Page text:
Tarot garden: Strenght
This was absolutely my favorite. A giant dragon of green mirrors, with fiery red wings, grinds his teeth in front of a woman dressed in white, one hand on her side, the other who seems to keep him on a leash. Force is the 11th card of the tarot, and usually the young woman dressed in white is portrayed with a horizontal 8, symbol of the infinite, in the act of opening the mouth to a lion. The interpretation given by Niki de Saint Phalle immediately made me think of a revisitation of the work of Paolo Uccello’s Saint George and the dragon. Here a young lady holds a huge dragon on a leash and seems to want to stop the knight who is piercing him. Strength, the real one, is to tame the most frightening of all beasts: ourselves. The true force is to be masters of themselves, of our own instincts, of our own destiny, of our own impulses. The white of the woman’s dress represents purity of mind and intent, which is needed to learn to be strong. In this interpretation the invisible leash that binds the two characters seems to be more than present.
I think that being so fascinated by this work means that I still have to work hard on myself before I get to the point of keeping my inner dragon on a leash. I have reflected a lot on this point. We will see!
Tarot garden: the Sun
On the other side of the square there is a huge door with a representation of the Sun. Card number 19, the sun represents victory, successes and vital light. Niki de Saint Phalle wrote that she represented a bird because they are the closest living beings to the sun. But I interpreted it as if it was a phoenix, the legendary bird that is reborn from its ashes. To visit the tarot garden you will necessarily have to go through it. In the end, who more than the sun can symbolize the “resurrection” as rebirth, physical, emotional or spiritual?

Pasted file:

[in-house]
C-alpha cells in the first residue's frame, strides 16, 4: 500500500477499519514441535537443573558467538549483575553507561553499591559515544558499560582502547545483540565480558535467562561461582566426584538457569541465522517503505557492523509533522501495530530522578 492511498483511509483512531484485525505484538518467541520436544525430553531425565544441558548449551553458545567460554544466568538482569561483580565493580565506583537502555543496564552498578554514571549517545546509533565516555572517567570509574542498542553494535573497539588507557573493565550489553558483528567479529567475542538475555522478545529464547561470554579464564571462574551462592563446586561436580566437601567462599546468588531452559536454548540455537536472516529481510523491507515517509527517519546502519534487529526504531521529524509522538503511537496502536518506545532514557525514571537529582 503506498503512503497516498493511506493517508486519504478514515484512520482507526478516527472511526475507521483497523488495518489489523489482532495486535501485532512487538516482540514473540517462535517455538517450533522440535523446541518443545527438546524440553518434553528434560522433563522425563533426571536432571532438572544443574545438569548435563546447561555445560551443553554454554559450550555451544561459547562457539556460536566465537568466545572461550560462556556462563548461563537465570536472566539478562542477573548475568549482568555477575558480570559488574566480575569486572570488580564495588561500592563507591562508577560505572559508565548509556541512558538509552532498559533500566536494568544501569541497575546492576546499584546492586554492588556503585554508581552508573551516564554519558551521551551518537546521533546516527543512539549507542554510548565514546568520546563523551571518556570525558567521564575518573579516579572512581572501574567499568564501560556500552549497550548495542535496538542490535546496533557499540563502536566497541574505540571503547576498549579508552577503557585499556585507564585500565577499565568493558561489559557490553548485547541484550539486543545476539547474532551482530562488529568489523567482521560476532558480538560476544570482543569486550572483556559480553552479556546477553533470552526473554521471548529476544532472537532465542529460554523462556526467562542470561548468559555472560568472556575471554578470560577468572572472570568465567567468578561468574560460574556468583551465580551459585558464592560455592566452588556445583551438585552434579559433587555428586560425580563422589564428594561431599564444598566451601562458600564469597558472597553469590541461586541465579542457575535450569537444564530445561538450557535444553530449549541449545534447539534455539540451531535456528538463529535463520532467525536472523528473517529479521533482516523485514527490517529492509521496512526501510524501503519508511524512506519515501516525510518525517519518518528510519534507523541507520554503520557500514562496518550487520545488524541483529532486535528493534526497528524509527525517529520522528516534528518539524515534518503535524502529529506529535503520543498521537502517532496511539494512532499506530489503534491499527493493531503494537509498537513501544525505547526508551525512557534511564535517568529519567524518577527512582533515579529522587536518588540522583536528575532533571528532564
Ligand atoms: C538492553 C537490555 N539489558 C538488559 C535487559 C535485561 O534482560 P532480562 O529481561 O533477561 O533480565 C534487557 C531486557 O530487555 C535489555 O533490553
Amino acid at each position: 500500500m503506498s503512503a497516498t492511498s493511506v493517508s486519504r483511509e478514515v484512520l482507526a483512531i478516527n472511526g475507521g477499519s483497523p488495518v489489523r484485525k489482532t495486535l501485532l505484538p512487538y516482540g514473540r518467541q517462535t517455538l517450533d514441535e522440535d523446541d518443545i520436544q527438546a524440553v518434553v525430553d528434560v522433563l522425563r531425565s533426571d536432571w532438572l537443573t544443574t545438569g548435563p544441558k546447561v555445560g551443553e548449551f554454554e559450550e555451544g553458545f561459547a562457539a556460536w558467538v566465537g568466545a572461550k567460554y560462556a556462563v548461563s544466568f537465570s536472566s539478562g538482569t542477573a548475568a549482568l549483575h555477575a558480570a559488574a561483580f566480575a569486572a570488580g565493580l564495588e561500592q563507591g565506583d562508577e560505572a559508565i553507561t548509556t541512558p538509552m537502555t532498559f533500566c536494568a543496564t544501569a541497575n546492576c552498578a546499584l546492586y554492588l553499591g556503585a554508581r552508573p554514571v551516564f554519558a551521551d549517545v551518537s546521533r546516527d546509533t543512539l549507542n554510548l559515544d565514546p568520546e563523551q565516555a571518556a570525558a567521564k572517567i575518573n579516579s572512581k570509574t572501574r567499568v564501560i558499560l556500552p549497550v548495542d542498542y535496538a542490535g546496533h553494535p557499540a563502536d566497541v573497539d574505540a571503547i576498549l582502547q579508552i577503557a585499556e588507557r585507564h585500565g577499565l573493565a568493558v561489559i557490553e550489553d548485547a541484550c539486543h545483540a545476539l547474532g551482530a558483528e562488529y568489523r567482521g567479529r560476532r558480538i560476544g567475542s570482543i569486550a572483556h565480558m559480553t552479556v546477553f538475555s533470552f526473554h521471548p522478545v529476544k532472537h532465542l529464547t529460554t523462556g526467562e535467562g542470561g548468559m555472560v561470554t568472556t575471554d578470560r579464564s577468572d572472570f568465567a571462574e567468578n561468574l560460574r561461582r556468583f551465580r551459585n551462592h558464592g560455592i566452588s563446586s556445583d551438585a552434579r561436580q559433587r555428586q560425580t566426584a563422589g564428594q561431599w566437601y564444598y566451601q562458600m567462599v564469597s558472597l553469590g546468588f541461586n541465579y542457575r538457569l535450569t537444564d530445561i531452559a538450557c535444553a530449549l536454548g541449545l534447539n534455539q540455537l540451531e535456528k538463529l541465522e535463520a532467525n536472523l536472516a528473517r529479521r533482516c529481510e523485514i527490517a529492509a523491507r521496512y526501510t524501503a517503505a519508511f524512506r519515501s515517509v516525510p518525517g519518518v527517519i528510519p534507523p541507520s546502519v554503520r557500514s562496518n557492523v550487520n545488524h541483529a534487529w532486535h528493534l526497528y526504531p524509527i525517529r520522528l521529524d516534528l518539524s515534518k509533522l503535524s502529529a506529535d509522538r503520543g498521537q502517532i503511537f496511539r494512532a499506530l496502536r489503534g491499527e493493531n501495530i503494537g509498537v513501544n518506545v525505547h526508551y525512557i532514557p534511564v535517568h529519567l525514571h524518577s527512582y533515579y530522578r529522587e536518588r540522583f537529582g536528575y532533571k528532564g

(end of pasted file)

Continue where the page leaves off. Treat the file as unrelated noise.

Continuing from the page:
Tarot garden: the Pope
In the tarot, the Pope represents spiritual knowledge. Here the artist interpreted him as a saint, a hermit, an enlightened person. Based on the structure on which he is kneeling, there is a face with the third eye opened, symbol of spiritual enlightenment. In the cards, the Pope is traditionally portrayed while teaching two monks, assuming the meaning of teacher or guide. Here there is a very colorful female figure who raises her gaze to the triple cross. The fact that it is the number 5 card of the tarot cards, also represents the quintessence or fifth element, the spiritual part that is difficult to explain.
Tarot garden: the Hanged Man
The hanging stands in a sort of niche of mirrors, the colours outlines and an evanescent body, hanging by a heel. The 12 tarot card represents a young man hanging upside down that seems calm and peaceful. In fact, this card combines the balance and the “alternative” point of view, the one that can have a person hanging upside down. It is one of the most enigmatic figures that you will see if you want to visit the tarot garden. He is interpreted as an anti-conformist, a person who lives his life regardless of the judgment of others and able to find, however, a balance.
Tarot gardent: the Hermit